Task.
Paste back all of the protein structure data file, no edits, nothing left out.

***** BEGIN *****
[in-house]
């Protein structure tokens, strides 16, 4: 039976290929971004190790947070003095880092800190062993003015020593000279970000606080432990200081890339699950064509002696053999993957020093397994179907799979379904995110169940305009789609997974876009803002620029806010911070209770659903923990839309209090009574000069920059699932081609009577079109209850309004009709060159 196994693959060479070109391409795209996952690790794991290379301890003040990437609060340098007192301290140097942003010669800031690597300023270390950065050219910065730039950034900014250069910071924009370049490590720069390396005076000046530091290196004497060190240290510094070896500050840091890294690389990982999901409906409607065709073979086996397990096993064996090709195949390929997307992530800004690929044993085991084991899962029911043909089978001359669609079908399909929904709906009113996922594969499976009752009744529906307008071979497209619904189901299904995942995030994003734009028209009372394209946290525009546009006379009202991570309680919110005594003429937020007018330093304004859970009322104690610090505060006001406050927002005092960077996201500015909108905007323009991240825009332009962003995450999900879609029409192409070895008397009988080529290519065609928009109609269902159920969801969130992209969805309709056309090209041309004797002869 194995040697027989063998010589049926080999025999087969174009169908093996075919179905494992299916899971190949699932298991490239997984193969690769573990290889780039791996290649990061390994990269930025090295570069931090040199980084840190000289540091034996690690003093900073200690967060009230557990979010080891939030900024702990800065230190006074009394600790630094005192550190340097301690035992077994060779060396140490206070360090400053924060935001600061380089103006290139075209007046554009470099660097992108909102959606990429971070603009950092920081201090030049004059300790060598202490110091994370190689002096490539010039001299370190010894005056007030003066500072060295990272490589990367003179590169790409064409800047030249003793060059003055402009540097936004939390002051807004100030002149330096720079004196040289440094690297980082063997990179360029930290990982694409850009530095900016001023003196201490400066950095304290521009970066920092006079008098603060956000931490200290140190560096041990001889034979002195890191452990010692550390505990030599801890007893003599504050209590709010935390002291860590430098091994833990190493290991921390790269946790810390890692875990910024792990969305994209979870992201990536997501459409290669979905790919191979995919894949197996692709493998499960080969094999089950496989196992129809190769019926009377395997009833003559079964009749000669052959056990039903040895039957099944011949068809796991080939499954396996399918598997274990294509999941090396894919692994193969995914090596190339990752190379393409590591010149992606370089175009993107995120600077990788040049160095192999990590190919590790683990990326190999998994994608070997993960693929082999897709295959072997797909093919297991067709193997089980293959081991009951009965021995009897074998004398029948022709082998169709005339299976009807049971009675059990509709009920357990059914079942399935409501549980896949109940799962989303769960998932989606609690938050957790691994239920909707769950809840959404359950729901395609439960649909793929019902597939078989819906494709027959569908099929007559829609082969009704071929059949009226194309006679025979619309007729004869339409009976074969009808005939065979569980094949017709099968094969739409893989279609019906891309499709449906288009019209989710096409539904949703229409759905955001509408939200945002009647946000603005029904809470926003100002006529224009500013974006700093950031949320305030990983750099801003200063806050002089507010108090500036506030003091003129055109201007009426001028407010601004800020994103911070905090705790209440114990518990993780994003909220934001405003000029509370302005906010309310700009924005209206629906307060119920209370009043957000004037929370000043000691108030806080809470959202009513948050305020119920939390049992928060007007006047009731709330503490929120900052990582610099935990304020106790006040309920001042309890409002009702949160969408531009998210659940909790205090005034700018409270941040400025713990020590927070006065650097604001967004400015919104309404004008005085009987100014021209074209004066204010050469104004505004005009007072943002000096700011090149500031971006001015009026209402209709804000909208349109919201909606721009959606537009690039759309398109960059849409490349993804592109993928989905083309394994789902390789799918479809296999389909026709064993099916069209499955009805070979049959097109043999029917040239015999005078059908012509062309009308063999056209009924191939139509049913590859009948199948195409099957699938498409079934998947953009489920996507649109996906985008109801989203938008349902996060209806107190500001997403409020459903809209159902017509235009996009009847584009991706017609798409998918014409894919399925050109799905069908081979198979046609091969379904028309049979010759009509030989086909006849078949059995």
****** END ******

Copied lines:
[in-house]
């Protein structure tokens, strides 16, 4: 039976290929971004190790947070003095880092800190062993003015020593000279970000606080432990200081890339699950064509002696053999993957020093397994179907799979379904995110169940305009789609997974876009803002620029806010911070209770659903923990839309209090009574000069920059699932081609009577079109209850309004009709060159 196994693959060479070109391409795209996952690790794991290379301890003040990437609060340098007192301290140097942003010669800031690597300023270390950065050219910065730039950034900014250069910071924009370049490590720069390396005076000046530091290196004497060190240290510094070896500050840091890294690389990982999901409906409607065709073979086996397990096993064996090709195949390929997307992530800004690929044993085991084991899962029911043909089978001359669609079908399909929904709906009113996922594969499976009752009744529906307008071979497209619904189901299904995942995030994003734009028209009372394209946290525009546009006379009202991570309680919110005594003429937020007018330093304004859970009322104690610090505060006001406050927002005092960077996201500015909108905007323009991240825009332009962003995450999900879609029409192409070895008397009988080529290519065609928009109609269902159920969801969130992209969805309709056309090209041309004797002869 194995040697027989063998010589049926080999025999087969174009169908093996075919179905494992299916899971190949699932298991490239997984193969690769573990290889780039791996290649990061390994990269930025090295570069931090040199980084840190000289540091034996690690003093900073200690967060009230557990979010080891939030900024702990800065230190006074009394600790630094005192550190340097301690035992077994060779060396140490206070360090400053924060935001600061380089103006290139075209007046554009470099660097992108909102959606990429971070603009950092920081201090030049004059300790060598202490110091994370190689002096490539010039001299370190010894005056007030003066500072060295990272490589990367003179590169790409064409800047030249003793060059003055402009540097936004939390002051807004100030002149330096720079004196040289440094690297980082063997990179360029930290990982694409850009530095900016001023003196201490400066950095304290521009970066920092006079008098603060956000931490200290140190560096041990001889034979002195890191452990010692550390505990030599801890007893003599504050209590709010935390002291860590430098091994833990190493290991921390790269946790810390890692875990910024792990969305994209979870992201990536997501459409290669979905790919191979995919894949197996692709493998499960080969094999089950496989196992129809190769019926009377395997009833003559079964009749000669052959056990039903040895039957099944011949068809796991080939499954396996399918598997274990294509999941090396894919692994193969995914090596190339990752190379393409590591010149992606370089175009993107995120600077990788040049160095192999990590190919590790683990990326190999998994994608070997993960693929082999897709295959072997797909093919297991067709193997089980293959081991009951009965021995009897074998004398029948022709082998169709005339299976009807049971009675059990509709009920357990059914079942399935409501549980896949109940799962989303769960998932989606609690938050957790691994239920909707769950809840959404359950729901395609439960649909793929019902597939078989819906494709027959569908099929007559829609082969009704071929059949009226194309006679025979619309007729004869339409009976074969009808005939065979569980094949017709099968094969739409893989279609019906891309499709449906288009019209989710096409539904949703229409759905955001509408939200945002009647946000603005029904809470926003100002006529224009500013974006700093950031949320305030990983750099801003200063806050002089507010108090500036506030003091003129055109201007009426001028407010601004800020994103911070905090705790209440114990518990993780994003909220934001405003000029509370302005906010309310700009924005209206629906307060119920209370009043957000004037929370000043000691108030806080809470959202009513948050305020119920939390049992928060007007006047009731709330503490929120900052990582610099935990304020106790006040309920001042309890409002009702949160969408531009998210659940909790205090005034700018409270941040400025713990020590927070006065650097604001967004400015919104309404004008005085009987100014021209074209004066204010050469104004505004005009007072943002000096700011090149500031971006001015009026209402209709804000909208349109919201909606721009959606537009690039759309398109960059849409490349993804592109993928989905083309394994789902390789799918479809296999389909026709064993099916069209499955009805070979049959097109043999029917040239015999005078059908012509062309009308063999056209009924191939139509049913590859009948199948195409099957699938498409079934998947953009489920996507649109996906985008109801989203938008349902996060209806107190500001997403409020459903809209159902017509235009996009009847584009991706017609798409998918014409894919399925050109799905069908081979198979046609091969379904028309049979010759009509030989086909006849078949059995």